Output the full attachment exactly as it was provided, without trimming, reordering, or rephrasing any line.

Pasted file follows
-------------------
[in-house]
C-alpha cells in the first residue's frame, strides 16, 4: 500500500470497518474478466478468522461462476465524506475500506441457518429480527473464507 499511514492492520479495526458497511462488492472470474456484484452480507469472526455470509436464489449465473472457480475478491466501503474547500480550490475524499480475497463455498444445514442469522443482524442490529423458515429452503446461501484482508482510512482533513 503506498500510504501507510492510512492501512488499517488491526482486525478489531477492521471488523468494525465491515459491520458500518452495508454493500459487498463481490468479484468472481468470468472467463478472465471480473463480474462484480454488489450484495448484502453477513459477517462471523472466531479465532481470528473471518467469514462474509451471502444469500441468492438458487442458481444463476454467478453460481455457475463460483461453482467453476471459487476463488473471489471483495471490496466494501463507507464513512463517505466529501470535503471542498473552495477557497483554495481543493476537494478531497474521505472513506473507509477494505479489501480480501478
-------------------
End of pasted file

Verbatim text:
[in-house]
C-alpha cells in the first residue's frame, strides 16, 4: 500500500470497518474478466478468522461462476465524506475500506441457518429480527473464507 499511514492492520479495526458497511462488492472470474456484484452480507469472526455470509436464489449465473472457480475478491466501503474547500480550490475524499480475497463455498444445514442469522443482524442490529423458515429452503446461501484482508482510512482533513 503506498500510504501507510492510512492501512488499517488491526482486525478489531477492521471488523468494525465491515459491520458500518452495508454493500459487498463481490468479484468472481468470468472467463478472465471480473463480474462484480454488489450484495448484502453477513459477517462471523472466531479465532481470528473471518467469514462474509451471502444469500441468492438458487442458481444463476454467478453460481455457475463460483461453482467453476471459487476463488473471489471483495471490496466494501463507507464513512463517505466529501470535503471542498473552495477557497483554495481543493476537494478531497474521505472513506473507509477494505479489501480480501478